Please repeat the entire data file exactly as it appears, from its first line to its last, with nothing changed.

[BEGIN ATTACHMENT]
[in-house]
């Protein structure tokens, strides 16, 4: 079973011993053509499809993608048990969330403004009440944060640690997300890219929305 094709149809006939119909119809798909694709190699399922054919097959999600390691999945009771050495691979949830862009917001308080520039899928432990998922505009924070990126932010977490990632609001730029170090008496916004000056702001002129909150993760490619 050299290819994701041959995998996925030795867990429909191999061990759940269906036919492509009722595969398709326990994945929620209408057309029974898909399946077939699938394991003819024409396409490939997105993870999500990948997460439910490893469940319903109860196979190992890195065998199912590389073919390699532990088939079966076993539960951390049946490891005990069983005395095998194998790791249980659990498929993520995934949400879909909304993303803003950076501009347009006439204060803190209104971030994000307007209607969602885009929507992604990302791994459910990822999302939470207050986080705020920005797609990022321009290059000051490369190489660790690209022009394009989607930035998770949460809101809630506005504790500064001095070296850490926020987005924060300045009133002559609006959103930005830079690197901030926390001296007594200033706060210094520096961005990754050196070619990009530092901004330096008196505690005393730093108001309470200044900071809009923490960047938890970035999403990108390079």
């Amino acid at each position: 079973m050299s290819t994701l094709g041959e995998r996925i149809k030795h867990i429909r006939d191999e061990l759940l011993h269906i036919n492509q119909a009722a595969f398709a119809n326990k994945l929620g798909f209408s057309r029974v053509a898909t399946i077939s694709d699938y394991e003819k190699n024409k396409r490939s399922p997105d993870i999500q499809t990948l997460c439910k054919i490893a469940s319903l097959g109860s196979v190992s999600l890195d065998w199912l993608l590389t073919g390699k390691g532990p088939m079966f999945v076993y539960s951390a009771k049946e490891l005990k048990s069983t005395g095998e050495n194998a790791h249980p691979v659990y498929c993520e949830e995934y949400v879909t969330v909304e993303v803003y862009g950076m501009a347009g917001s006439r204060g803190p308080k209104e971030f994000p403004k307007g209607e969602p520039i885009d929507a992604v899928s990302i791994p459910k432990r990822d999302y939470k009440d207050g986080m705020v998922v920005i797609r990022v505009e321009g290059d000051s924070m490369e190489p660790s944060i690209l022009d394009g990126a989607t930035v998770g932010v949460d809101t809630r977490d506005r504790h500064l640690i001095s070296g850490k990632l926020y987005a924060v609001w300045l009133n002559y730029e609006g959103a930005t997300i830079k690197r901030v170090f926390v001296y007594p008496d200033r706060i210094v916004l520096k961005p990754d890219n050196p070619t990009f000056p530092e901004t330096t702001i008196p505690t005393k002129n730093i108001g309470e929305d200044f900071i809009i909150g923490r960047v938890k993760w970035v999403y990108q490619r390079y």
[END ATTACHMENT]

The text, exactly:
[in-house]
């Protein structure tokens, strides 16, 4: 079973011993053509499809993608048990969330403004009440944060640690997300890219929305 094709149809006939119909119809798909694709190699399922054919097959999600390691999945009771050495691979949830862009917001308080520039899928432990998922505009924070990126932010977490990632609001730029170090008496916004000056702001002129909150993760490619 050299290819994701041959995998996925030795867990429909191999061990759940269906036919492509009722595969398709326990994945929620209408057309029974898909399946077939699938394991003819024409396409490939997105993870999500990948997460439910490893469940319903109860196979190992890195065998199912590389073919390699532990088939079966076993539960951390049946490891005990069983005395095998194998790791249980659990498929993520995934949400879909909304993303803003950076501009347009006439204060803190209104971030994000307007209607969602885009929507992604990302791994459910990822999302939470207050986080705020920005797609990022321009290059000051490369190489660790690209022009394009989607930035998770949460809101809630506005504790500064001095070296850490926020987005924060300045009133002559609006959103930005830079690197901030926390001296007594200033706060210094520096961005990754050196070619990009530092901004330096008196505690005393730093108001309470200044900071809009923490960047938890970035999403990108390079």
């Amino acid at each position: 079973m050299s290819t994701l094709g041959e995998r996925i149809k030795h867990i429909r006939d191999e061990l759940l011993h269906i036919n492509q119909a009722a595969f398709a119809n326990k994945l929620g798909f209408s057309r029974v053509a898909t399946i077939s694709d699938y394991e003819k190699n024409k396409r490939s399922p997105d993870i999500q499809t990948l997460c439910k054919i490893a469940s319903l097959g109860s196979v190992s999600l890195d065998w199912l993608l590389t073919g390699k390691g532990p088939m079966f999945v076993y539960s951390a009771k049946e490891l005990k048990s069983t005395g095998e050495n194998a790791h249980p691979v659990y498929c993520e949830e995934y949400v879909t969330v909304e993303v803003y862009g950076m501009a347009g917001s006439r204060g803190p308080k209104e971030f994000p403004k307007g209607e969602p520039i885009d929507a992604v899928s990302i791994p459910k432990r990822d999302y939470k009440d207050g986080m705020v998922v920005i797609r990022v505009e321009g290059d000051s924070m490369e190489p660790s944060i690209l022009d394009g990126a989607t930035v998770g932010v949460d809101t809630r977490d506005r504790h500064l640690i001095s070296g850490k990632l926020y987005a924060v609001w300045l009133n002559y730029e609006g959103a930005t997300i830079k690197r901030v170090f926390v001296y007594p008496d200033r706060i210094v916004l520096k961005p990754d890219n050196p070619t990009f000056p530092e901004t330096t702001i008196p505690t005393k002129n730093i108001g309470e929305d200044f900071i809009i909150g923490r960047v938890k993760w970035v999403y990108q490619r390079y």